5 Myths About Joint Replacement That May Be Keeping You in Pain
If your knees or hips are causing you constant pain, you may have thought about undergoing surgery to have them replaced. But are myths holding you back?
If your knees or hips are causing you constant pain, you may have thought about undergoing surgery to have them replaced. But are myths about joint replacement holding you back? We asked Michael Bloomfield, MD, about the most common misconceptions.
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One good way to tell if you should start thinking about surgery is if your pain affects your daily routine, Dr. Bloomfield says.
“In the meantime, do reasonable things to address the problem. This can include steps such as taking anti-inflammatory medications if medically appropriate and modifying your activity,” Dr. Bloomfield says. “But when symptoms interfere with your life, or when pain keeps you up at night, it’s time to see an orthopaedic specialist.”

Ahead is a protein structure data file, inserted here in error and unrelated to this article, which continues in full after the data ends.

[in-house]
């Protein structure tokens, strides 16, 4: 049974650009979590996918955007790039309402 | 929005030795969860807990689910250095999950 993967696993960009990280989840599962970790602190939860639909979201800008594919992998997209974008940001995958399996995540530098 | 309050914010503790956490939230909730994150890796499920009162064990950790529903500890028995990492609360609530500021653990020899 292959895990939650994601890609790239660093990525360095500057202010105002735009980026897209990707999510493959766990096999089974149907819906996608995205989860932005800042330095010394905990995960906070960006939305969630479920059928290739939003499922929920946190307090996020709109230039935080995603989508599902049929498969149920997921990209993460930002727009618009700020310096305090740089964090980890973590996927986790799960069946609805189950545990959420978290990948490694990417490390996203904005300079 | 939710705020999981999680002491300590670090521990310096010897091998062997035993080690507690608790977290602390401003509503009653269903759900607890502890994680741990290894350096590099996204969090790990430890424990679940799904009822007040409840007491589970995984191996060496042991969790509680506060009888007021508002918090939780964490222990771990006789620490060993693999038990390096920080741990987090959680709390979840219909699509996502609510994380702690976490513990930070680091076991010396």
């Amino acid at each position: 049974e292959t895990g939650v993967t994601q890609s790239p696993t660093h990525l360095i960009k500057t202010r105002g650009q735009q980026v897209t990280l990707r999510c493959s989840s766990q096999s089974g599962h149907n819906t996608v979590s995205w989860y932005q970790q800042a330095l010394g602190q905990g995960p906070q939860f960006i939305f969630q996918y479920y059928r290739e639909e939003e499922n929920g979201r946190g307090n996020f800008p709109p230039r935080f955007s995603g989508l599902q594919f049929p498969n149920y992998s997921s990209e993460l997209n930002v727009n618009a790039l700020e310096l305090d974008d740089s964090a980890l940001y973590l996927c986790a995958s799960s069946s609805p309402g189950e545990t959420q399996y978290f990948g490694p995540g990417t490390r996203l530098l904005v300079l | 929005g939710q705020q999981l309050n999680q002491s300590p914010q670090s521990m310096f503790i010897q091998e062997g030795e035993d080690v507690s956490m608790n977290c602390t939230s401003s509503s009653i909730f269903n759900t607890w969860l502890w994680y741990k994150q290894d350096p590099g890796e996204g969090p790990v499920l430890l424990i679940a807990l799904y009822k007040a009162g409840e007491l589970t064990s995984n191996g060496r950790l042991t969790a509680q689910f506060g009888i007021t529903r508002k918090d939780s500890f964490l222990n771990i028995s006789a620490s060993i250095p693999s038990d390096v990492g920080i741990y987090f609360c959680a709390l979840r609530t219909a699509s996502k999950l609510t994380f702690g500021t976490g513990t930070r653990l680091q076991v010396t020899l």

There is no age requirement for joint replacement. With improved implant technology, younger patients have less risk of needing repeat surgeries due to parts wearing out.
“Age is not a cut-off in and of itself,” Dr. Bloomfield says. “There are 90-year- olds in better physical condition than some 60-year-olds. When your independence is threatened or you can no longer retain an active lifestyle, the time is right.”
With proper therapy, most people can achieve a higher level of function than before surgery. Dr. Bloomfield cautions against running long distances. But he encourages activities like bicycling and swimming, which have less impact on joints.
While it’s unrealistic to expect no pain after surgery, postsurgical pain should be on the low end of the scale, Dr. Bloomfield says. Also, proper anesthesia control during surgery helps to address a patient’s post-surgical pain, he says.
Today, most patients return home within two days after surgery and complete their rehabilitation there.
Studies show patients get the best outcomes when their procedure is handled by a surgeon who does a high number of the procedure at a medical facility that also handles a high volume of such surgeries.
“Find a surgeon you trust, and remember that experience counts. You never get a second chance to make it right the first time,” Dr. Bloomfield says.
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